Basics of the university budget

Basics of the university budget

What goes into the UBC budget

The university’s budget is made up of 2 parts:  

  1. Operating Budget
  2. Non-Operating Funds

1. Operating budget 

The operating budget, which includes your tuition, covers the core academic operations of the university, investments in new programs and services, and resources required to maintain current operations.  

2. Non-operating funds 

Non-operating funds can only be used towards specific projects and initiatives such as research, capital (i.e. buildings and infrastructure) and endowment initiatives.

What makes up the operating budget?

The operating budget is made up of revenues and expenses to support core academic operations.

The university’s operating revenue

Student tuition is 1 of 4 major sources of revenue for the university. The other three are government grants, sales and services, and investment income.

  • Government grants 
    UBC receives provincial and federal government funding for domestic undergraduate courses, research, and some graduate-level teaching.
  • Student tuition 
    Fees are collected from both domestic and international students. 
  • Sales and services 
    Revenue is collected from lease income and fee-for-service activities across both campuses. Ancillary services including student housing and food services are expected to be financially self-sustaining. 
  • Investment income and land development 
    Income is earned on cash and operating investments as well as internal loans covering large scale buildings, infrastructure and technology projects.
Operating revenue
(in $ millions)


Tuition – Domestic385393395
Tuition – International596611661
Government grants & contracts777862989
Sales and Services – Ancilliary222291312
Sales and Services – Other281318326
Other income581683343
Operating Revenues 2,8443,1583,027

The university’s operating expenses

A significant portion of the university’s expenses cover recruiting and employing faculty and staff. Many faculties receive funding directly from non-core activities outside of the operating budget. These funds are directly by faculties to support their operations.

  • Salaries and benefits 
    Faculty and staff are committed to teaching and providing supports to students as well as other businesses and general operation supports.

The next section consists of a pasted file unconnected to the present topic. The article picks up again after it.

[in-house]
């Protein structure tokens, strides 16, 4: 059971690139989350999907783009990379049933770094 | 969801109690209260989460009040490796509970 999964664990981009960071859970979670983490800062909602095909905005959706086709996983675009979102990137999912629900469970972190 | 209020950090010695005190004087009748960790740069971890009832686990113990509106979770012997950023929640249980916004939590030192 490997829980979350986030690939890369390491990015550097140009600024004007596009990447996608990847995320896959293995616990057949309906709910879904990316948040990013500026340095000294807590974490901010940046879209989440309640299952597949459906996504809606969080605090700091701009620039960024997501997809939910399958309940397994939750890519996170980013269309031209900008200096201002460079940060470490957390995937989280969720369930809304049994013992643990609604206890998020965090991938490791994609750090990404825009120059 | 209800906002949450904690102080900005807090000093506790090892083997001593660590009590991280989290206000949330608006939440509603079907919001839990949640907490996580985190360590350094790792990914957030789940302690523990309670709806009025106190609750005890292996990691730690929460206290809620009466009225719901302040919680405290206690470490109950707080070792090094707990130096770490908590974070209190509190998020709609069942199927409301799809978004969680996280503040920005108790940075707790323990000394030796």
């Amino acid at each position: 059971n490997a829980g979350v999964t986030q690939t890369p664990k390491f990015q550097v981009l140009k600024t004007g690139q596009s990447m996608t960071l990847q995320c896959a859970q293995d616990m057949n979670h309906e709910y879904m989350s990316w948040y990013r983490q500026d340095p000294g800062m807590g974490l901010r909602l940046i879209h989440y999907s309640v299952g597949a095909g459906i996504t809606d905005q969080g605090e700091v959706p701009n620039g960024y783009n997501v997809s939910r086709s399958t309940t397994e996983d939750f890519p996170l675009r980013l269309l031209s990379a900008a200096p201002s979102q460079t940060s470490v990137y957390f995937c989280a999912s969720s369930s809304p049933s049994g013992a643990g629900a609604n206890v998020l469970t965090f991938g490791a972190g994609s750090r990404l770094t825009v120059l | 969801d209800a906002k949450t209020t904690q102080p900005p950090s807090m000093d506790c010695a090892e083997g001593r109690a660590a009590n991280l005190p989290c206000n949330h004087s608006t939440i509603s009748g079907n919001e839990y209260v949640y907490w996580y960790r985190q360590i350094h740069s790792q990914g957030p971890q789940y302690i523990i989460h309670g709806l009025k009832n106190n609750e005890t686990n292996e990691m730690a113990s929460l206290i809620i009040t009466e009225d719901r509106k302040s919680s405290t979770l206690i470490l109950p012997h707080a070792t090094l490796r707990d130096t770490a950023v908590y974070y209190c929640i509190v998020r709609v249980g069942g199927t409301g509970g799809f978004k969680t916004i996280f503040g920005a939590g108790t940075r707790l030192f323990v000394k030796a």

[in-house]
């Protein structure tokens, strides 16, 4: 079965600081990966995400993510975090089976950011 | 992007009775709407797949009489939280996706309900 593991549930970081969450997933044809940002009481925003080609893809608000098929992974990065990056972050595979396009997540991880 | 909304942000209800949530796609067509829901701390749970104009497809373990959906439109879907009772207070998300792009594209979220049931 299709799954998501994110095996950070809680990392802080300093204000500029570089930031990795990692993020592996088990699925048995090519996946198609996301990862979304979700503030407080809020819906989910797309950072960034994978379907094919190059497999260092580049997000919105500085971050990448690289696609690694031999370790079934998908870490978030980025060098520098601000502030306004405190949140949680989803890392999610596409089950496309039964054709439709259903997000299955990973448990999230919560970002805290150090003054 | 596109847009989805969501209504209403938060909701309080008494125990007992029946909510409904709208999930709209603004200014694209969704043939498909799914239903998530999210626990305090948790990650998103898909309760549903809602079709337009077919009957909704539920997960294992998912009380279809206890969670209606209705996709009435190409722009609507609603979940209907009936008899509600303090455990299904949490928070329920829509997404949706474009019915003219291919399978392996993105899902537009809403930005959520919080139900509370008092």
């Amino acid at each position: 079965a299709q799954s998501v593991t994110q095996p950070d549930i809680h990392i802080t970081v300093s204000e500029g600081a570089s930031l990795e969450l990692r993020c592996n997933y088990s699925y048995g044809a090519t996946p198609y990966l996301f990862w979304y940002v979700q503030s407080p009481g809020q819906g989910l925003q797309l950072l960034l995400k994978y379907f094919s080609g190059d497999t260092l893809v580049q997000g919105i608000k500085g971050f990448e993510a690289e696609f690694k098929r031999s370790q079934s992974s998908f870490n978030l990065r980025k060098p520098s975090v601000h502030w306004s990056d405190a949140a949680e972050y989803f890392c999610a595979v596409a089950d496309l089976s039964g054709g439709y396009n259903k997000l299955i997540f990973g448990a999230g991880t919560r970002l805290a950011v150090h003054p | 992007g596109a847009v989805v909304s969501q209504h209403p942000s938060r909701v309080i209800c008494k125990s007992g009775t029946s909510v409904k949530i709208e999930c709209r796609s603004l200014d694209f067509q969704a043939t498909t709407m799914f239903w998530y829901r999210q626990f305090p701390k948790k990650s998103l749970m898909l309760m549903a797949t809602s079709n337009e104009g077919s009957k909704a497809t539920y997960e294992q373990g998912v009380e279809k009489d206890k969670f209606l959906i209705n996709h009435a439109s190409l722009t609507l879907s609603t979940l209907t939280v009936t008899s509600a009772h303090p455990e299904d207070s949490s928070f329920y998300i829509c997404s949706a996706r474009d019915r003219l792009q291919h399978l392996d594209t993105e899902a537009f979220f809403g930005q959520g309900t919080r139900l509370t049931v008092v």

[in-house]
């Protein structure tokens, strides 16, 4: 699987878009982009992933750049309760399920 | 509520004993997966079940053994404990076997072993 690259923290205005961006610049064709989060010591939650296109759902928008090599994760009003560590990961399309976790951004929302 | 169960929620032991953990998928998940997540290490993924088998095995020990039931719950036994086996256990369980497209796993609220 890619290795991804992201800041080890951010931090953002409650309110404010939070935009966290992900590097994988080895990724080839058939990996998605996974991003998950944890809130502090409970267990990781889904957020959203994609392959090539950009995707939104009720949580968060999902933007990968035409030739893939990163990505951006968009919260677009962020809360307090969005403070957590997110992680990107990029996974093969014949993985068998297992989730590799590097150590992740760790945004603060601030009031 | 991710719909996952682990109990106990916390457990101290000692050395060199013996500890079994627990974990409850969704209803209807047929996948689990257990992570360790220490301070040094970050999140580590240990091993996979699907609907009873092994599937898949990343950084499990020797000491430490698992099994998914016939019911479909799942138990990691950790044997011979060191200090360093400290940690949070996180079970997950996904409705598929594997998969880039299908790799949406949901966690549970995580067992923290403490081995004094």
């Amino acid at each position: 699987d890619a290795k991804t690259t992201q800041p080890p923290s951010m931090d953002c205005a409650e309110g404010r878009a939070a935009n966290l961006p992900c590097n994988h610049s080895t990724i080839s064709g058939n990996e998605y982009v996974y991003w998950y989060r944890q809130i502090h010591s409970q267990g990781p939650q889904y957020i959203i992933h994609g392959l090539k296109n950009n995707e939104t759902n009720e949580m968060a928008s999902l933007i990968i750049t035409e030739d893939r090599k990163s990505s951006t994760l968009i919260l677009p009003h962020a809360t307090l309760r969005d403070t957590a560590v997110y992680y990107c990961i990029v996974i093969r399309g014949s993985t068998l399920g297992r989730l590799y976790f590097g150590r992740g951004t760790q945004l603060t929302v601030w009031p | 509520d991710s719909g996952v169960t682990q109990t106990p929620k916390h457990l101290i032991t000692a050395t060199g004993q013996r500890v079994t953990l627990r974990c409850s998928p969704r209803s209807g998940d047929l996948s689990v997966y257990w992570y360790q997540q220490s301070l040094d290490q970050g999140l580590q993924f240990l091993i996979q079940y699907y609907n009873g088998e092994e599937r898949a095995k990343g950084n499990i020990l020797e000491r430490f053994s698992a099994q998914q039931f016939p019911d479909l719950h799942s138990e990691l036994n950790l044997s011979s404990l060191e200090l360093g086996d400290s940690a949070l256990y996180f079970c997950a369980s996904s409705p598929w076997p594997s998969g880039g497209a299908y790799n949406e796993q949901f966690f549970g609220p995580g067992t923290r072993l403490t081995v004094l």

• Operational supplies and expenses 
    Ongoing cost of running university services.
  • Scholarships, fellowships, and bursaries 
    UBC offers financial supports for domestic and international students. 
  • Other operating expenses
    Covers capital expenses and transfers that support initiatives across the university.
Operating expenses
(in $ millions)


Operational costs511612656
Scholarships, fellowships, and bursaries127115136
Operating Expenses2,7573,1423,027

Where your tuition goes

Tuition fees support UBC faculties, central administration, and student financial aid. In addition, a portion of tuition from international students goes towards the UBC Excellence Funds on both the Vancouver and Okanagan campuses.

  • Faculty and central administration 
    UBC uses a decentralized budget model, which means that faculties and administrative units are responsible for balancing budgets within their specific areas.  
  • Student financial aid 
    A set portion of all tuition goes back to students as financial aid in the form of bursaries, scholarships, and awards.
  • Excellence Funds 
    Strategic investments to attract the best faculty and students, support world-changing research, and deliver an exceptional learning experience. Some of this is re-invested as student financial aid.
  • Other 
    A small portion of tuition is allocated to cover financial transaction fees and potential bad debts.
Figures from 2022/23 illustrate how domestic and international tuition is generally used to support UBC’s core activities.

Budget considerations 

UBC continues to face challenges in escalating cost pressures, some of which continue to be exacerbated by the COVID-19 pandemic. While inflation has decreased significantly from the prior year, it continues to be above the Bank of Canada target rate of 2% and is a significant cost driver as mentioned in the section below.

Operational efficiencies 

UBC is introducing new initiatives for efficient and effective service delivery operational excellence. This work includes a continued focus on transitioning our core Finance, Human Resources, and student information technology systems to a new platform. Additionally, processes across the university continue to be reviewed to determine where automation and value-added improvements can be implemented.

Internal cost pressures 

Increases to the university’s budget are limited by incremental funding, which is outpaced by increases to faculty and staff salaries. These are established by collective agreements and contractual obligations to appropriately compensate university employees. Additionally, high levels of inflation are impacting non-labour costs in both faculty and administrative units causing further cost pressures to the university.  

Inflationary pressures 

The University is facing financial pressures as costs continue to rise while revenue remains constrained. The increases in equipment and material costs have placed significant pressure on non-labour expenses, including utilities, consumables, and equipment.